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European Pirates: Pandemic situation must not lead to suspending freedom of speech

The Internet, 17 April 2020 Today, the European Pirates voted against a resolution of the European Parliament, which calls on social network operators to proactively find and “stop disinformation and hate speech”. Upload filters used by Facebook and other operators pose a fundamental threat to freedom of expression on the Internet. Calling for such censorship is absolutely unacceptable, especially at a moment when accurate and timely information is essential if we are to successfully overcome the current situation.

“It is outrageous that some politicians use this pandemic and this crisis situation to pursue their long-term goal of silencing people. Just last year, hundreds of thousands of people protested on the streets against upload filters. Now, when the situation is critical, old ideas of restricting freedom of expression are coming back. We are determined to fight COVID-19. For this exact reason, it is imperative that citizens have access to accurate and verified information. We should work towards developing and promoting trusted sources, instead of calling for automated measures for the social media, which are technologically unreliable, because they also suppress legitimate essential information,” said the Vice-President of the European Parliament Marcel Kolaja.

“If we want to safeguard freedom of speech, Facebook must not be put in charge of deciding what we can say and read online. Believing that Internet corporations could magically ‘stop disinformation and hate speech’ demonstrates a fundamental lack of understanding. The right way to tackle these challenges is through media literacy, education, and civil society initiatives, not censorship,” explains Patrick Breyer.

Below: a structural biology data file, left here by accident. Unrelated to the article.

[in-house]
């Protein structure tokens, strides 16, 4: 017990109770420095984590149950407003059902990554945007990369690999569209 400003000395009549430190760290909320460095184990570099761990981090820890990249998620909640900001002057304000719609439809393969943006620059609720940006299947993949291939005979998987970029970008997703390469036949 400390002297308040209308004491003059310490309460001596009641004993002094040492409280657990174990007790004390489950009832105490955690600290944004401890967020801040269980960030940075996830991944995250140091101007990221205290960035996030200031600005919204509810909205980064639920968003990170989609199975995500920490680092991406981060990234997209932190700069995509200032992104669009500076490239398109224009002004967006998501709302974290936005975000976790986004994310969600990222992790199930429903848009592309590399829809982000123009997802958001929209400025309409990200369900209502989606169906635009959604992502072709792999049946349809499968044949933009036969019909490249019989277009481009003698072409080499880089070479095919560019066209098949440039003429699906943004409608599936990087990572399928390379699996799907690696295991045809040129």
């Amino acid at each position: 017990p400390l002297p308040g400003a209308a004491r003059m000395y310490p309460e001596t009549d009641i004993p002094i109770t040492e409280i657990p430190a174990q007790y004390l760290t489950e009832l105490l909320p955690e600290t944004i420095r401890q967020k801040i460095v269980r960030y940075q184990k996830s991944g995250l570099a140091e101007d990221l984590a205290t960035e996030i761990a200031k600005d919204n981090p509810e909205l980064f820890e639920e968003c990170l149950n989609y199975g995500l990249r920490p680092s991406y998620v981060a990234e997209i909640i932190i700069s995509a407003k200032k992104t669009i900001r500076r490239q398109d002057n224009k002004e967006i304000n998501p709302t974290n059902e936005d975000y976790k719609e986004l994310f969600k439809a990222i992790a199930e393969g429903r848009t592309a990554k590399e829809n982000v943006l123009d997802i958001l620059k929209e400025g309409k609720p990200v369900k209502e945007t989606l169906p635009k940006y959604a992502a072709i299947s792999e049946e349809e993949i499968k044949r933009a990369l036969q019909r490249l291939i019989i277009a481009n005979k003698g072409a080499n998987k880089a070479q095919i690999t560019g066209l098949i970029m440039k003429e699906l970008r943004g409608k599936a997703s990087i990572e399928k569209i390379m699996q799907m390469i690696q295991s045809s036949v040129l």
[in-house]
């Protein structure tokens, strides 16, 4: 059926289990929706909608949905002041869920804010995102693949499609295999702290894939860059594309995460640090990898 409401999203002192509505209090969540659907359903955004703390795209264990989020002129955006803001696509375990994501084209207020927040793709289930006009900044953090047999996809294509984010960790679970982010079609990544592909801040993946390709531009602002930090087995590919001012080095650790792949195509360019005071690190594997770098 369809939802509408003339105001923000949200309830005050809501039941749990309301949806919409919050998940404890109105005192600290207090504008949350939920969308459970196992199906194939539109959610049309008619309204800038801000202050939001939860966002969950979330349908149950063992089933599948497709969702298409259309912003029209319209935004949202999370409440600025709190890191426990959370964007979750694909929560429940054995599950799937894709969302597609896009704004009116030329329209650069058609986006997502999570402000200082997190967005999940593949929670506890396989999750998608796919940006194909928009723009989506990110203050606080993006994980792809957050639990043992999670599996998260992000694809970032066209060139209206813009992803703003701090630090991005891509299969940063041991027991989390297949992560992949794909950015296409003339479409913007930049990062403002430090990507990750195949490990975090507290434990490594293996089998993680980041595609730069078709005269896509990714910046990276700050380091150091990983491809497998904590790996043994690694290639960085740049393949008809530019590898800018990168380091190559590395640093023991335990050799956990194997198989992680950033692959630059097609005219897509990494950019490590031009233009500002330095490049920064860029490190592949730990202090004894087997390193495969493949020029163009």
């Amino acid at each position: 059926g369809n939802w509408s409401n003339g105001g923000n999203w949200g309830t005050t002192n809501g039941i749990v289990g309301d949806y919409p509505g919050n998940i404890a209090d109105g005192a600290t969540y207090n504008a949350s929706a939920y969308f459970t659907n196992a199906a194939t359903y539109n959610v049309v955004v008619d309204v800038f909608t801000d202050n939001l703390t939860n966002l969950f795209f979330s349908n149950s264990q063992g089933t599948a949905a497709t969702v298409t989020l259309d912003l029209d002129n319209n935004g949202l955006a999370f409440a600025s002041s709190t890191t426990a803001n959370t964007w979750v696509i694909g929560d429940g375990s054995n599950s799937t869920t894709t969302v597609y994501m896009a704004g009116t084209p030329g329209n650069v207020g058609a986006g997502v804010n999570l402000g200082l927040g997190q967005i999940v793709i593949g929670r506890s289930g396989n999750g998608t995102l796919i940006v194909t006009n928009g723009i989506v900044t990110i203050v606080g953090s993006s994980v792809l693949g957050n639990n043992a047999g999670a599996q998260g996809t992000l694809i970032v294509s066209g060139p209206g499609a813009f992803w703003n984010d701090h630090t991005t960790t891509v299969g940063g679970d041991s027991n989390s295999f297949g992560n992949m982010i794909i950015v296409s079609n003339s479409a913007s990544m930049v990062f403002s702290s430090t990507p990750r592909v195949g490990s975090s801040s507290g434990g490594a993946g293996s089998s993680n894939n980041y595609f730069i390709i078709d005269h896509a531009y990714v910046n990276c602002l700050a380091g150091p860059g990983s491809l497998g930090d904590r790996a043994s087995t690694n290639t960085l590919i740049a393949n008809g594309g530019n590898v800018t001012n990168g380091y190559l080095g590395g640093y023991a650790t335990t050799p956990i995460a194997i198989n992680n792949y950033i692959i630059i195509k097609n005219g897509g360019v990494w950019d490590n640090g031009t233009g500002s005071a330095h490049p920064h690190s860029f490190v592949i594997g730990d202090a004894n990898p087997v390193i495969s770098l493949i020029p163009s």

“The Covid-19 virus is one of the most serious challenges humanity must face. Its effects will stay with us for years to come. The social and societal implications of mass unemployment, mass bankruptcies, and mass surveillance will make us into a more divided, unsafe, and weaker society. This cannot be prevented by national leadership only. Fighting this virus will take supra-national and shared European decisions. This non-binding resolution does little to support the people in need; instead it creates an open door for mass surveillance by digital monopolies and fails to call for an equal distribution of the financial burdens stemming from the crisis,” comments Markéta Gregorová.

“While I welcome that the resolution clearly denounces the rise of authoritarian regimes in Europe, I am really disappointed both by the suggestions to proactively monitor the social media and by the absence of a clear commitment to save the economy in another ‘whatever it takes’ move. We are facing a real possibility that the monetary union could be destroyed – and I would expect a much louder call for solidarity, especially from countries like Germany and the Netherlands, which benefited the most from European integration,” adds Mikuláš Peksa.

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